The pavé of Paris-Roubaix are the most challenging stretches of "road" the professional peloton will race over at any point in the season, and each of the 28 sectors has its own character. The steepness of the slope from crown to ditch, the unevenness of the stones, and the amount of grass growing in between each cobble all combine with the weather to create and ever changing canvas of agony for the riders.
Most of the teams of this year's Paris-Roubaix headed out on Thursday for their reconnaissance of the course, as showers are predicted for Friday. The last truly wet edition of the race was way back in 2002, when Johan Museeuw crossed the line caked in mud but victorious. For more than a decade it has been dust rather than mud, wind instead of rain, which has wrecked havoc on the riders. It looks to be more of the same this year, with 19C and mostly sunny skies predicted for race day.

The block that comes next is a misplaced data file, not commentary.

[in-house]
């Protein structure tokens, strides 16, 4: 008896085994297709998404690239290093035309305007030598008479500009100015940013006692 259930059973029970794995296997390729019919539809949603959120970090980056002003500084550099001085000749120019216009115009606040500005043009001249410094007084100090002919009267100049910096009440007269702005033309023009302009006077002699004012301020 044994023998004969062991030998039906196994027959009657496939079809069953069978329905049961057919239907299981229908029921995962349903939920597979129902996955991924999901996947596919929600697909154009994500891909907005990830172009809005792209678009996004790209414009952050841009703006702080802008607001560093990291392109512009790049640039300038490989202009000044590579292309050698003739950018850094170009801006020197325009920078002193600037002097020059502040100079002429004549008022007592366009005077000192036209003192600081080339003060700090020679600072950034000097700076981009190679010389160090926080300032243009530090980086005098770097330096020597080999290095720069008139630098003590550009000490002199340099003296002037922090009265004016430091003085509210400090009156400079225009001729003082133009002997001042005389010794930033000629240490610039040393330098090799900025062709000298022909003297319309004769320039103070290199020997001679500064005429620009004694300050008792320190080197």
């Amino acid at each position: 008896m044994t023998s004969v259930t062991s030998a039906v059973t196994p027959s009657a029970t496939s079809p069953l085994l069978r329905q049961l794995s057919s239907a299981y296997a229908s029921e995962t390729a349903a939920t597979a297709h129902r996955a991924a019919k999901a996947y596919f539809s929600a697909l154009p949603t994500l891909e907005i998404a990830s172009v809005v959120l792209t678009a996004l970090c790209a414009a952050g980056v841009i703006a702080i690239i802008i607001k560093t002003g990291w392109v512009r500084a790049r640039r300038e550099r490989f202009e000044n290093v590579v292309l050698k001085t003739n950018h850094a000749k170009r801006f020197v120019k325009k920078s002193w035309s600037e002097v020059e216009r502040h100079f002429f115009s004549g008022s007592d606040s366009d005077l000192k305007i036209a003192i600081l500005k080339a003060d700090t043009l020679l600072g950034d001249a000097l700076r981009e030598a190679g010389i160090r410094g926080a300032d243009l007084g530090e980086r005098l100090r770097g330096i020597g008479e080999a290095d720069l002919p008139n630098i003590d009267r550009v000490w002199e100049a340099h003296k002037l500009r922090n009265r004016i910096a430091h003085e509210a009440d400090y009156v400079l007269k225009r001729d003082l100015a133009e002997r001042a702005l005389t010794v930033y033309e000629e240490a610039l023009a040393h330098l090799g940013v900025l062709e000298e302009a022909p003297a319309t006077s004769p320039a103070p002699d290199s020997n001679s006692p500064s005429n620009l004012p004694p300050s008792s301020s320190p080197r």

The preview of the cobbled sectors is therefore extremely important for Paris-Roubaix. The Arenberg forest, the first five star sector, comes at kilometer 161.5km, and at 2,400m in length, it is always crucial.
The rapid-fire trio of sectors near Orchies, the five star Mons-en-Pévèle and the Le Carrefour de l'Arbre are also important places to see, and sites of winning moves over the years. Enjoy this gallery of the riders previewing the course.